We Know How This Ends: Living while Dying by Bruce Kramer and Cathy Wurzer is excellent. Kramer was an educator who continued that mission when diagnosed with ALS. I was able to see some of the interviews with Wurzer and Kramer and found them very uplifting and critical in learning how to process my own grief. They talk about how Kramer tried to think about death in a way that allowed him to fully embrace the life he had left. Beautiful.

  18. TheGirlintheAfternoon says:

    This is officially my favorite episode of the podcast. I was thrilled to hear the discussion of genre romance, which I love deeply, and which I often describe to non-romance readers as people working to become worthy of one another. Between that and the mentions of The Garden of Small Beginnings and Here If You Need Me, I truly loved this episode. I’d be thrilled if there were additional future episodes that followed this format!

    • Anne says:

      I’m so glad you enjoyed it! And I have good news: I’m talking to a librarian who loves romance later this summer so you’ll be hearing more picks from that genre. 🙂

  19. Lisa V says:

    One of my favorite books is Elizabeth Alexander’s A Light in the World exploring her life before and after the sudden death of her husband. I read it after the divorce of my parents and greatly appreciated her honest portrayal of grief and hope and remembrance. I wonder if sometimes it is easier to read about loss that is different from our own, while other stories may hit too close to home when we are still very close to our own grief.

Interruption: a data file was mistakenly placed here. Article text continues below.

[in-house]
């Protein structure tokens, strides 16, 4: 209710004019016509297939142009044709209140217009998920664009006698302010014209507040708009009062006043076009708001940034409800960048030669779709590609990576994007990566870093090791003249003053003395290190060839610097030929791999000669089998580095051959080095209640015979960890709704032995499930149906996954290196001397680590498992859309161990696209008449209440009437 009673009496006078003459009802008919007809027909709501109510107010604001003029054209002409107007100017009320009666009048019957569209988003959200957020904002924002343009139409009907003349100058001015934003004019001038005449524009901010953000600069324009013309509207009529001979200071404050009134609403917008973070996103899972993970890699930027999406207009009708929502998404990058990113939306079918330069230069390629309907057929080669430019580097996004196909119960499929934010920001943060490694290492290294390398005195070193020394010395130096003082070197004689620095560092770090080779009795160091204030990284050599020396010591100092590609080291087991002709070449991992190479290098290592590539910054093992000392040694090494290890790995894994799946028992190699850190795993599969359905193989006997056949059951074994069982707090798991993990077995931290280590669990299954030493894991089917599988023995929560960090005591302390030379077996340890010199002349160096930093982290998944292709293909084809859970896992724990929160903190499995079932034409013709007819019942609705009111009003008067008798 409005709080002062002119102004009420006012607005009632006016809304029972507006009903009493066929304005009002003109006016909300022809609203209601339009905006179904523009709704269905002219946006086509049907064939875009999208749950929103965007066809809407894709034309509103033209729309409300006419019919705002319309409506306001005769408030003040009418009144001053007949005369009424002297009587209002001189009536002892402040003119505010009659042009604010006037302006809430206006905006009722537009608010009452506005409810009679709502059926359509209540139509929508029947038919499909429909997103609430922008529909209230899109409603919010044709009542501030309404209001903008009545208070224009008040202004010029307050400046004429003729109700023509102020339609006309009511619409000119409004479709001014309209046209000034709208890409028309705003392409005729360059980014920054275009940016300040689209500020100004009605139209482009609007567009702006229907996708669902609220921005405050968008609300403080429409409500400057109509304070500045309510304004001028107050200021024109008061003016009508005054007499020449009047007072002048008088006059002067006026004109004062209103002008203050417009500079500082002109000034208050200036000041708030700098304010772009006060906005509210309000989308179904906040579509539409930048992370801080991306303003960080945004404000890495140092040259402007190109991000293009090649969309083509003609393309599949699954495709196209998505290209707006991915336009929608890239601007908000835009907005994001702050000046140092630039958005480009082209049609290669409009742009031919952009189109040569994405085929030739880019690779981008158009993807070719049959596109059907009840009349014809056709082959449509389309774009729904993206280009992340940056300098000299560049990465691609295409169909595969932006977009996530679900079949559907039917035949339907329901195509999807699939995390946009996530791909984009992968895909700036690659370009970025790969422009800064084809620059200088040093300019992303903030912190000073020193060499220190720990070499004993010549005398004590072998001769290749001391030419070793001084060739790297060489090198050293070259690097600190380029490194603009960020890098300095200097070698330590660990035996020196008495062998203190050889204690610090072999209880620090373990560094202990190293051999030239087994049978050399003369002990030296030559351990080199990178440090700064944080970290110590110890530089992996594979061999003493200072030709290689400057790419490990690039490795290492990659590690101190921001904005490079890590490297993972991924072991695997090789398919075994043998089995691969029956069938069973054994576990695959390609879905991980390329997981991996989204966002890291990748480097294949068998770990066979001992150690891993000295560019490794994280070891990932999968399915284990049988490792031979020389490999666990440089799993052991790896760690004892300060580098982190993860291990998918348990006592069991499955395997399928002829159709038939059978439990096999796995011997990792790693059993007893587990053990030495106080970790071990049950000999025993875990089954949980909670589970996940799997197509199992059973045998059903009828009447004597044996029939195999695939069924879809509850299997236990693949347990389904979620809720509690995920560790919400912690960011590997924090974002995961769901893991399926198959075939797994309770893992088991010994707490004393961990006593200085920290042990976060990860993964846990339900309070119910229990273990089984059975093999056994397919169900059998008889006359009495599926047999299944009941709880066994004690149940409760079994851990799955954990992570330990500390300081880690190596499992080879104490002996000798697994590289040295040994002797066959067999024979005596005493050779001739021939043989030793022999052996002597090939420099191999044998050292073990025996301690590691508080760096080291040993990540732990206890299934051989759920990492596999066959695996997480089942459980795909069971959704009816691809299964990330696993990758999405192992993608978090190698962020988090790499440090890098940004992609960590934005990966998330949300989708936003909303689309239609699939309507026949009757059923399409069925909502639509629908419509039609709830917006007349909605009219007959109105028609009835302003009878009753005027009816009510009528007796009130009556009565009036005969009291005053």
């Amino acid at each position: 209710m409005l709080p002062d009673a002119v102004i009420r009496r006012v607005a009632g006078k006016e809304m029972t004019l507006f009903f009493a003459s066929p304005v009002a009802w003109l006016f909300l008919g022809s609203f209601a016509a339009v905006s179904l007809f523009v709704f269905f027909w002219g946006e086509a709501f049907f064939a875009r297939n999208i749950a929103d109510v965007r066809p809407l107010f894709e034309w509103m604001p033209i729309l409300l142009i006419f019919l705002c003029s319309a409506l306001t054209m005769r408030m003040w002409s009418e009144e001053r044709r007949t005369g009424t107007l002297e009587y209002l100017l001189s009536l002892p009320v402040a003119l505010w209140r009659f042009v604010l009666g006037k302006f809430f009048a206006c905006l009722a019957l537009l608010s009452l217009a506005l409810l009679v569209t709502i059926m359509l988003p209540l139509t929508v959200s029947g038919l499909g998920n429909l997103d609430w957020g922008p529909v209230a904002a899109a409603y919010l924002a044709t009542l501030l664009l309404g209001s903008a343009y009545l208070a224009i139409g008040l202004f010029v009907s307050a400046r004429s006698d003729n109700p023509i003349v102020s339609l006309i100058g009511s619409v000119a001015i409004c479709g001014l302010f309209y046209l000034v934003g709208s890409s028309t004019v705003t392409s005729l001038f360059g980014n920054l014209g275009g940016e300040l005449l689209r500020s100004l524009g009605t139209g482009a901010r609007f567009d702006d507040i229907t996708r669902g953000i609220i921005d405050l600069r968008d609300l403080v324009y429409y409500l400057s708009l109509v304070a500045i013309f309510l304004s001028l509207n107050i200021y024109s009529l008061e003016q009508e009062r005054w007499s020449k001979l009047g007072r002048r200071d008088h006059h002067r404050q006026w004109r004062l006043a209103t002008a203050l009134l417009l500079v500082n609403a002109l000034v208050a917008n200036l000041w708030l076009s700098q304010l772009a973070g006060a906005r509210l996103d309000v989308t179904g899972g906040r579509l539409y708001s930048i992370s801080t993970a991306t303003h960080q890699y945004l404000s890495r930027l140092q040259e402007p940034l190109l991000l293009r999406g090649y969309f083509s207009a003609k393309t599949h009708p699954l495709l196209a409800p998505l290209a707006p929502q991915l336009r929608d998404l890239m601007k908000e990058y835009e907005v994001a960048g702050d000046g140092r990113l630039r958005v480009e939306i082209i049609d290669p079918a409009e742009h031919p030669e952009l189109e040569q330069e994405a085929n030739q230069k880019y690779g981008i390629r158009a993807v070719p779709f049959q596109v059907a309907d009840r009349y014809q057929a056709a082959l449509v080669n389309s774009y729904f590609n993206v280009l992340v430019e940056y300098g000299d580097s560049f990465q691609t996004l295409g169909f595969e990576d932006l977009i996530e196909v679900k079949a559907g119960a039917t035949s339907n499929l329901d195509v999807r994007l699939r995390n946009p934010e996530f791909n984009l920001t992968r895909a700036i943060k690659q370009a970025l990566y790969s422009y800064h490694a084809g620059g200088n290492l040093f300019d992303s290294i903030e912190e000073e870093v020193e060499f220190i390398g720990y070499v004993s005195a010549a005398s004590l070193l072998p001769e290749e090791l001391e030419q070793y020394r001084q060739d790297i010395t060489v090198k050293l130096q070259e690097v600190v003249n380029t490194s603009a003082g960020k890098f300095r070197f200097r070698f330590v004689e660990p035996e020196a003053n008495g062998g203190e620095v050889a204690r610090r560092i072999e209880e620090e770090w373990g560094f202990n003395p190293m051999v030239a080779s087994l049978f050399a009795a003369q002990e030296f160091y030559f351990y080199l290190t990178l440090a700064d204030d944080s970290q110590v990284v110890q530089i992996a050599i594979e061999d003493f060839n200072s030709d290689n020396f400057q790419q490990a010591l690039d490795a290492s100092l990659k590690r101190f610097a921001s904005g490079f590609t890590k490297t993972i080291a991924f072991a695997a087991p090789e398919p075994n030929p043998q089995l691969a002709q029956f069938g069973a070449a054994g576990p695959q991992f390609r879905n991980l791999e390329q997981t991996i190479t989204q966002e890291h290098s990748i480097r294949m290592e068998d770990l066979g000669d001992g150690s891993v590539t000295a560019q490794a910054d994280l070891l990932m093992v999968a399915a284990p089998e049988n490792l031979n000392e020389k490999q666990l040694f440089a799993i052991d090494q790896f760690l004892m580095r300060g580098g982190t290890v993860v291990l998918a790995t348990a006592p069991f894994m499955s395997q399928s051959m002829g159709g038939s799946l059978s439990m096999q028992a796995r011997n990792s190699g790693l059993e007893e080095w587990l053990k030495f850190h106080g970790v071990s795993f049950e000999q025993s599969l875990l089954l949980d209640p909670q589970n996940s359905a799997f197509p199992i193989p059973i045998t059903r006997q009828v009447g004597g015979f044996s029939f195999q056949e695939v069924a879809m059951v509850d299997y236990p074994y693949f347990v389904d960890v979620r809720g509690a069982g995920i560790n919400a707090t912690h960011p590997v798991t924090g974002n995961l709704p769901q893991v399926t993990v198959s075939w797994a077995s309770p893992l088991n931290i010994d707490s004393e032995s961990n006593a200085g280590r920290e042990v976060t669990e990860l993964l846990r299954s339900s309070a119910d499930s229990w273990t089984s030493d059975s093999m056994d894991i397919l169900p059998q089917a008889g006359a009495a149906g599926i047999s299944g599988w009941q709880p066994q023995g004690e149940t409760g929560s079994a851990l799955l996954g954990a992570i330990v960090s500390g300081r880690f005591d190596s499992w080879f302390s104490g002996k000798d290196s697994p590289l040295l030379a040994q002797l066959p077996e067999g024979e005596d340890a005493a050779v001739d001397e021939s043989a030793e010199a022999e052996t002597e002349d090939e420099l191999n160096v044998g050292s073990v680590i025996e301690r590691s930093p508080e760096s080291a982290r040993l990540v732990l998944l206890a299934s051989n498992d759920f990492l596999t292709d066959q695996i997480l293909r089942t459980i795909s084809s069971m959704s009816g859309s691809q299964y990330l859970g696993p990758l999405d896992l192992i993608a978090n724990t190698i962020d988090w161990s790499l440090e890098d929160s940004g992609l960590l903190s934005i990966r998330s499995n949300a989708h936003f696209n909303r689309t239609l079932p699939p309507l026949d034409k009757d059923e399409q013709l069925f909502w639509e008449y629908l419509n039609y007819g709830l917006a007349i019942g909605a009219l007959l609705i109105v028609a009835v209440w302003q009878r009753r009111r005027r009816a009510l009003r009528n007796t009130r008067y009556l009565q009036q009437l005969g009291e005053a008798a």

20. Diane says:

    What a great podcast. Thank you Anne and Leigh.
    I would like to recommend a book I have picked up many times.
    This is true story.
    “Tolstoy And The Purple Chair” deals with losing a precious sister to cancer and how Nina copes with her intense grief by reading a book a day for a year. And lover of reading will find this book incredible.

  21. Amy Hysell says:

    The Story of Edgar Sawtelle had several passages written about grief told from the perspective of the dog. Those passages articulate the experience of grief unlike any I’ve ever read. That & (again) The Year of Magical Thinking held my head above water after the too early death of my mom.

  22. Rhiannon Mullen says:

    Just finished Yann Martel’s book “The High Mountains of Portugal”. Not sure if it has been mentioned yet but after discussing it at my IRL bookclub I immediately thought of this episode and it’s ties to grief.